One unforeseen benefit of being a teacher is the free education which we are exposed to. Finally, FINALLY mental health is becoming a strong focus of professional development opportunities for us. I know that my own journey has definitely strengthened my own knowledge here. These crash course lectures we attend are packed with useful information, much of which would have been foreign to me a mere two years ago. I had a moment of realisation as I sat in the packed library yesterday listening to the charismatic and intelligent lecturer from the Red Cross; I know most of this.
Of course every time I attend one of these events I am offered new information and perspectives, but the basics of how to recognise potential issues and assist our struggling young students was something I was well versed in. If nothing else the immense struggle I have gone through with my own mental health has enabled me to help and empathise with others in a way which would have otherwise been impossible. Maybe, just for that alone, it’s all been worth it. Maybe I can be the type of teacher that I’ve idolised since my youth; empathetic, compassionate and enthusiastic… that last one may need some work and energy that I do not yet possess.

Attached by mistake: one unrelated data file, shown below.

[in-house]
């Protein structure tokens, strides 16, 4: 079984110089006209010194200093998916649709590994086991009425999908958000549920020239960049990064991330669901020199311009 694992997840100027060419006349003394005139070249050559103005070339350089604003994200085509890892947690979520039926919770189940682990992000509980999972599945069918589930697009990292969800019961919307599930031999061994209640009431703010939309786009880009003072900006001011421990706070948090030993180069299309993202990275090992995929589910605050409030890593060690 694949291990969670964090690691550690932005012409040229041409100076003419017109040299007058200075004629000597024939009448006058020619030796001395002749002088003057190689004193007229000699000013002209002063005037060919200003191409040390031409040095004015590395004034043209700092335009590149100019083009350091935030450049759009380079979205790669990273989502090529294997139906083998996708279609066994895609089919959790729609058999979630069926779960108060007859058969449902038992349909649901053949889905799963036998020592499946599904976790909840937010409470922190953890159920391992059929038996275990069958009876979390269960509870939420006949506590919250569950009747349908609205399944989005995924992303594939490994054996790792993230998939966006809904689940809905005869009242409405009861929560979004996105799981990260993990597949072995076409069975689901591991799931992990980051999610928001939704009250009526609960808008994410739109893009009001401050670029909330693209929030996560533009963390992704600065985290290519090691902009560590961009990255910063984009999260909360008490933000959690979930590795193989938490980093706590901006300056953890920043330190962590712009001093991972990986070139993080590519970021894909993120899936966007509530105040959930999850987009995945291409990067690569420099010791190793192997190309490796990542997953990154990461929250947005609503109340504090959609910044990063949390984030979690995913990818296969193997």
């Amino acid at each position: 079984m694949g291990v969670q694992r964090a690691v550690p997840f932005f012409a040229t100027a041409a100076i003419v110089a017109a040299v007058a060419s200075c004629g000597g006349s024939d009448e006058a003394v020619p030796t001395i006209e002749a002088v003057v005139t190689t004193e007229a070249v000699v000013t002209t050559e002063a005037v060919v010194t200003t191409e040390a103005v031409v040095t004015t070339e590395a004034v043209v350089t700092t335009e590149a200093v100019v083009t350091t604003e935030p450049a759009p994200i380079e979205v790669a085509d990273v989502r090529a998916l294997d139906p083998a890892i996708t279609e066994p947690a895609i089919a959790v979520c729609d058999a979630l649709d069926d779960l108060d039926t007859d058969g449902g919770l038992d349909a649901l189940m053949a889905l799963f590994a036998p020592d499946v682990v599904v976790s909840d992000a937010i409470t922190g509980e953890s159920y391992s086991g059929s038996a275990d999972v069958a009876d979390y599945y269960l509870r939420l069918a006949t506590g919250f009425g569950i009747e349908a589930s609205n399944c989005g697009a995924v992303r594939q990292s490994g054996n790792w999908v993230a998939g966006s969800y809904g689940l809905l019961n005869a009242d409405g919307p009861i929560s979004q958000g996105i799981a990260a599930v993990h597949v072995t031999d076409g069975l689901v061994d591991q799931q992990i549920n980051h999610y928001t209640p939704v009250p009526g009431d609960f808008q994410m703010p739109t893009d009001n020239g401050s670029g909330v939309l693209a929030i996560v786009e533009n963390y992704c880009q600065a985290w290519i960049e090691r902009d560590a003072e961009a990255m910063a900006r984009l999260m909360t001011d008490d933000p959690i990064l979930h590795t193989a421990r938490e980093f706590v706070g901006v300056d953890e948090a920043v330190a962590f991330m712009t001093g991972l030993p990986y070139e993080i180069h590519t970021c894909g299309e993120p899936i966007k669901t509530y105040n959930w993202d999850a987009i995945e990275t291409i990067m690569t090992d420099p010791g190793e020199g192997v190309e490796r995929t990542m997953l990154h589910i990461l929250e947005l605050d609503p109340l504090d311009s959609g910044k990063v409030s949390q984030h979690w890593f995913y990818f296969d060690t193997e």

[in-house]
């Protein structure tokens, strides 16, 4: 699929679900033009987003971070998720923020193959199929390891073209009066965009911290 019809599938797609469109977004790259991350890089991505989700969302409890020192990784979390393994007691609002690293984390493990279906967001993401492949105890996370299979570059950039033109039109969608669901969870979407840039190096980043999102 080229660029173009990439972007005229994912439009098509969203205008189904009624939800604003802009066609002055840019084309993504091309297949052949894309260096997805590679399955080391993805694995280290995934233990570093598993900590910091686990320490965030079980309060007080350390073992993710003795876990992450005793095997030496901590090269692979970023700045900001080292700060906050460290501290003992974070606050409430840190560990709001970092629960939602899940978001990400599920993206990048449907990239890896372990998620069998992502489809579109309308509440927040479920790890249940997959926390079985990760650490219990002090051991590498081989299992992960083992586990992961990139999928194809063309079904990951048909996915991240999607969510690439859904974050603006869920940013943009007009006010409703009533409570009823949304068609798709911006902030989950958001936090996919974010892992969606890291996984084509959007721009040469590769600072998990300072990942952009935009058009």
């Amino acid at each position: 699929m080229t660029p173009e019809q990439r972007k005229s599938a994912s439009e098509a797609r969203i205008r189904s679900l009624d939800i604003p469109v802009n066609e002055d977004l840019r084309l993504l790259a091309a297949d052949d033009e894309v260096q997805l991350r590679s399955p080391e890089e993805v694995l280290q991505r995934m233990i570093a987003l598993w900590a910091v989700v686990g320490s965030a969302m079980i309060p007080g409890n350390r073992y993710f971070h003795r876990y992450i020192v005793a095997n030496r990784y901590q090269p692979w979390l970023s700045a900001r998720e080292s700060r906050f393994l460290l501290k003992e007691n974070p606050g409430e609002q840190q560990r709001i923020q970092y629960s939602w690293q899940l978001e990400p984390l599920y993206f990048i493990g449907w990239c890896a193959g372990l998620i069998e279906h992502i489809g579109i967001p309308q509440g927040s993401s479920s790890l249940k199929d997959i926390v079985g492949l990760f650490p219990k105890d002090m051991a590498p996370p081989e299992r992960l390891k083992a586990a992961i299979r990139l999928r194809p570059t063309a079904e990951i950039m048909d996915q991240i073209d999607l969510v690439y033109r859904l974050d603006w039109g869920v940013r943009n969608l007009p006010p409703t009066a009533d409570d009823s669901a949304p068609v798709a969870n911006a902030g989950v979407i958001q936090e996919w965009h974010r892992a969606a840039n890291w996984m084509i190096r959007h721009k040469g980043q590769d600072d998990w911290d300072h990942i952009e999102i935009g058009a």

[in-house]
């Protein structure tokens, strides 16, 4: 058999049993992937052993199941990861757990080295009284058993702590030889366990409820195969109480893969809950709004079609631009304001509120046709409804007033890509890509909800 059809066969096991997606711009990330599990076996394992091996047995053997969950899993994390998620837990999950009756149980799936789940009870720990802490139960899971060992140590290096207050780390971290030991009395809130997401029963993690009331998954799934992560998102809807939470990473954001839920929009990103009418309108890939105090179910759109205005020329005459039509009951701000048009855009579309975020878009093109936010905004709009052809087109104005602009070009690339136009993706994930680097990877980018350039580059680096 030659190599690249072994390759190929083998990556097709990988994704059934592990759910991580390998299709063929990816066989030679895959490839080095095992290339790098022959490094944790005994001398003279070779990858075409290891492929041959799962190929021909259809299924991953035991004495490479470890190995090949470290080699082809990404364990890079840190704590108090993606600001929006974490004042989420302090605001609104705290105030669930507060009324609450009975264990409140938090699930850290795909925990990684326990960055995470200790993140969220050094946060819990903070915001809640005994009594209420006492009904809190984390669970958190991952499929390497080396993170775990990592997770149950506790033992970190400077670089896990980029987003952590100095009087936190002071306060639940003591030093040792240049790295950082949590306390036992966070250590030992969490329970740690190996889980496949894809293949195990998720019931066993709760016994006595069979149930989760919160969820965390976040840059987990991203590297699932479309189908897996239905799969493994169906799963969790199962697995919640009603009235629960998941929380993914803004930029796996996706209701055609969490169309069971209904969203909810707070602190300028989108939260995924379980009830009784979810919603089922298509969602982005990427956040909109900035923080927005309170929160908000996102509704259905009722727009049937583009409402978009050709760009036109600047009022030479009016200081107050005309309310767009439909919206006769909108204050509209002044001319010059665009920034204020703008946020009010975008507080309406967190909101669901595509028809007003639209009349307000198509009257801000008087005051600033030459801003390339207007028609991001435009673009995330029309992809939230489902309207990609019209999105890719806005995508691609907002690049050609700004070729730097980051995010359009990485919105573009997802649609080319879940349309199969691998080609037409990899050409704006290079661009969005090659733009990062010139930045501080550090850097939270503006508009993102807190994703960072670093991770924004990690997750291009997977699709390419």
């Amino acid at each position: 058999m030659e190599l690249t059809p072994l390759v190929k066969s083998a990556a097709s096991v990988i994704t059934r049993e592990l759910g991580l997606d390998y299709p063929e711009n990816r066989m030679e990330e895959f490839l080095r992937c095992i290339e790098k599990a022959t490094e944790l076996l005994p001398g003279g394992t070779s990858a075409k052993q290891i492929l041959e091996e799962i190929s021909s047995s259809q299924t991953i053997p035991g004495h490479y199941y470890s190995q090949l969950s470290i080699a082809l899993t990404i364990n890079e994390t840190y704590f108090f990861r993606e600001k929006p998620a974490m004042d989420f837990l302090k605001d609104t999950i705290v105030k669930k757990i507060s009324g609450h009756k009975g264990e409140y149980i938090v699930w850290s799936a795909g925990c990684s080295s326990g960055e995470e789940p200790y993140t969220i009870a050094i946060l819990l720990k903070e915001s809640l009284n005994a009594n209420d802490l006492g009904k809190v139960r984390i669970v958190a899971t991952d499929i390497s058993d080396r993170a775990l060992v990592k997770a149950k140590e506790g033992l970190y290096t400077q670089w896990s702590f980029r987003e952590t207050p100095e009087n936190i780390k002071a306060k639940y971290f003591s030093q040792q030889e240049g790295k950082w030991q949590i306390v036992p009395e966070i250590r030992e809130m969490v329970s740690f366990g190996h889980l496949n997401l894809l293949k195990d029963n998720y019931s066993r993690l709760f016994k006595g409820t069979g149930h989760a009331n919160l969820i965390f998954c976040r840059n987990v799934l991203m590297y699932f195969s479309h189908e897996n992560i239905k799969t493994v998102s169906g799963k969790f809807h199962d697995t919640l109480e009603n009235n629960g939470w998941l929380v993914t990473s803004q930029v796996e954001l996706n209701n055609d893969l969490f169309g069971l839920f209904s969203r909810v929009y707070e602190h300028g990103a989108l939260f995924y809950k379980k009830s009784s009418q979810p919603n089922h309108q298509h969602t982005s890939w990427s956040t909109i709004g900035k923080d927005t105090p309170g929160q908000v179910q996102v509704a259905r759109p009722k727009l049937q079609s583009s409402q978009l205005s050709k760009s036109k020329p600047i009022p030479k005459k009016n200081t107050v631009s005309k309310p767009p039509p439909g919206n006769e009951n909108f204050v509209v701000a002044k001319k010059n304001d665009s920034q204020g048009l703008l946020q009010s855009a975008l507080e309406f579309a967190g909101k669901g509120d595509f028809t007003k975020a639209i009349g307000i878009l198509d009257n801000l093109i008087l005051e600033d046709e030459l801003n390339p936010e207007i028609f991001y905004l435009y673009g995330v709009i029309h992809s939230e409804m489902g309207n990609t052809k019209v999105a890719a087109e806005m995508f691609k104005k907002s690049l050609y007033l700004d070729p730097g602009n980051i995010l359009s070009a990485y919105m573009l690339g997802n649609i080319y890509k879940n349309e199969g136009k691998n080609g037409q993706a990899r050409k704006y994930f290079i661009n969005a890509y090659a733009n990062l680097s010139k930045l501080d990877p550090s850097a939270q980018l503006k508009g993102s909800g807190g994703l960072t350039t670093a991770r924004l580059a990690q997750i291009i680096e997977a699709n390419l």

I wanted to talk to you about the main things which really stood out to me about this session; perhaps it will help others… well, help others. Because that’s what this all really boiled down to: as educators, leaders or even in our own personal lives, how do we recognise a potential mental health issue and render genuine and appropriate support?
We started with a brief history, asked to imagine what would happen if these issues occurred to us in 1910. Well, for me it was easy. A part of me has feared my mental health deteriorating further and have heard horror stories of those with BPD being held against their will in mental health facilities, what if this happens to me? In 1910 there would be no ‘what if?’, my fate would be sealed and my family would likely say I was dead or had married a nice man in another city because mental illness was so feared and brought shame upon the family or the afflicted. I can’t remember the exact percentage, but at least 95% of mental illnesses were ‘dealt with’ in institutions rather than in the community. I am glad to say there has been a dramatic shift, but it’s only really been since the 90s that support systems have taken root in the community with helplines and assistance programs. Stigma and fear are still prevalent in our society.